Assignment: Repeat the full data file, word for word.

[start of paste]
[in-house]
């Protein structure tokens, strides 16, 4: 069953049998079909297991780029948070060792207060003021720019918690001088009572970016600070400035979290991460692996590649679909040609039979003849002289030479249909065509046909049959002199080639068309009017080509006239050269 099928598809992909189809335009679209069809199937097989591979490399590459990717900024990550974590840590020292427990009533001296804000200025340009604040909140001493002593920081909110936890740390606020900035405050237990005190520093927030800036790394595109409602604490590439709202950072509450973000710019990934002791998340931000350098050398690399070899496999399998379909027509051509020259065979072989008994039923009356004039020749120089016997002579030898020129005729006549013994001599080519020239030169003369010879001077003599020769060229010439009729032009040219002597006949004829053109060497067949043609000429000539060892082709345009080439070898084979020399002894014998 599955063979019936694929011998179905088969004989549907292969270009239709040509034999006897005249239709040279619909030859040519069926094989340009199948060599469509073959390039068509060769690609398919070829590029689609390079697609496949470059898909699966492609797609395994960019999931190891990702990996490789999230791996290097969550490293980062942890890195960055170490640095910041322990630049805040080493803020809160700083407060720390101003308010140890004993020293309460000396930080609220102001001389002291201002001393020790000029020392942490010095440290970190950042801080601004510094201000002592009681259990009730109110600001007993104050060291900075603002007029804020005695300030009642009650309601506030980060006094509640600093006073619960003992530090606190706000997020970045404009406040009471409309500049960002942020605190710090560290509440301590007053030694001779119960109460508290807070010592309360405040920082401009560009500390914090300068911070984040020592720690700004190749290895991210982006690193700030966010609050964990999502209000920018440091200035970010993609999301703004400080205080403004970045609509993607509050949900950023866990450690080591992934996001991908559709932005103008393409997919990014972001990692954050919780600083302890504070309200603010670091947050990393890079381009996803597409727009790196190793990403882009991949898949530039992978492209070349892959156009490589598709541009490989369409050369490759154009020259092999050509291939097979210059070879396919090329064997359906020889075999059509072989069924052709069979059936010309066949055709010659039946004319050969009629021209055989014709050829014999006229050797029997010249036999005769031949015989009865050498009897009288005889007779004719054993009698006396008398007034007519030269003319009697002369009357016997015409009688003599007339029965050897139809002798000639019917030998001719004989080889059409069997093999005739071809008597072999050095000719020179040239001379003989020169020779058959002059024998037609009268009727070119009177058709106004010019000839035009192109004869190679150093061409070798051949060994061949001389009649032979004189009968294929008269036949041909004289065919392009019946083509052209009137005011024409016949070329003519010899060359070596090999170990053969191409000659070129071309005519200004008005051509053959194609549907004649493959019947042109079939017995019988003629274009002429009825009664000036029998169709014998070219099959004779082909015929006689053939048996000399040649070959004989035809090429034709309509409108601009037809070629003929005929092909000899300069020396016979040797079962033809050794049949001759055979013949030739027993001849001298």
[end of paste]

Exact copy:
[in-house]
């Protein structure tokens, strides 16, 4: 069953049998079909297991780029948070060792207060003021720019918690001088009572970016600070400035979290991460692996590649679909040609039979003849002289030479249909065509046909049959002199080639068309009017080509006239050269 099928598809992909189809335009679209069809199937097989591979490399590459990717900024990550974590840590020292427990009533001296804000200025340009604040909140001493002593920081909110936890740390606020900035405050237990005190520093927030800036790394595109409602604490590439709202950072509450973000710019990934002791998340931000350098050398690399070899496999399998379909027509051509020259065979072989008994039923009356004039020749120089016997002579030898020129005729006549013994001599080519020239030169003369010879001077003599020769060229010439009729032009040219002597006949004829053109060497067949043609000429000539060892082709345009080439070898084979020399002894014998 599955063979019936694929011998179905088969004989549907292969270009239709040509034999006897005249239709040279619909030859040519069926094989340009199948060599469509073959390039068509060769690609398919070829590029689609390079697609496949470059898909699966492609797609395994960019999931190891990702990996490789999230791996290097969550490293980062942890890195960055170490640095910041322990630049805040080493803020809160700083407060720390101003308010140890004993020293309460000396930080609220102001001389002291201002001393020790000029020392942490010095440290970190950042801080601004510094201000002592009681259990009730109110600001007993104050060291900075603002007029804020005695300030009642009650309601506030980060006094509640600093006073619960003992530090606190706000997020970045404009406040009471409309500049960002942020605190710090560290509440301590007053030694001779119960109460508290807070010592309360405040920082401009560009500390914090300068911070984040020592720690700004190749290895991210982006690193700030966010609050964990999502209000920018440091200035970010993609999301703004400080205080403004970045609509993607509050949900950023866990450690080591992934996001991908559709932005103008393409997919990014972001990692954050919780600083302890504070309200603010670091947050990393890079381009996803597409727009790196190793990403882009991949898949530039992978492209070349892959156009490589598709541009490989369409050369490759154009020259092999050509291939097979210059070879396919090329064997359906020889075999059509072989069924052709069979059936010309066949055709010659039946004319050969009629021209055989014709050829014999006229050797029997010249036999005769031949015989009865050498009897009288005889007779004719054993009698006396008398007034007519030269003319009697002369009357016997015409009688003599007339029965050897139809002798000639019917030998001719004989080889059409069997093999005739071809008597072999050095000719020179040239001379003989020169020779058959002059024998037609009268009727070119009177058709106004010019000839035009192109004869190679150093061409070798051949060994061949001389009649032979004189009968294929008269036949041909004289065919392009019946083509052209009137005011024409016949070329003519010899060359070596090999170990053969191409000659070129071309005519200004008005051509053959194609549907004649493959019947042109079939017995019988003629274009002429009825009664000036029998169709014998070219099959004779082909015929006689053939048996000399040649070959004989035809090429034709309509409108601009037809070629003929005929092909000899300069020396016979040797079962033809050794049949001759055979013949030739027993001849001298």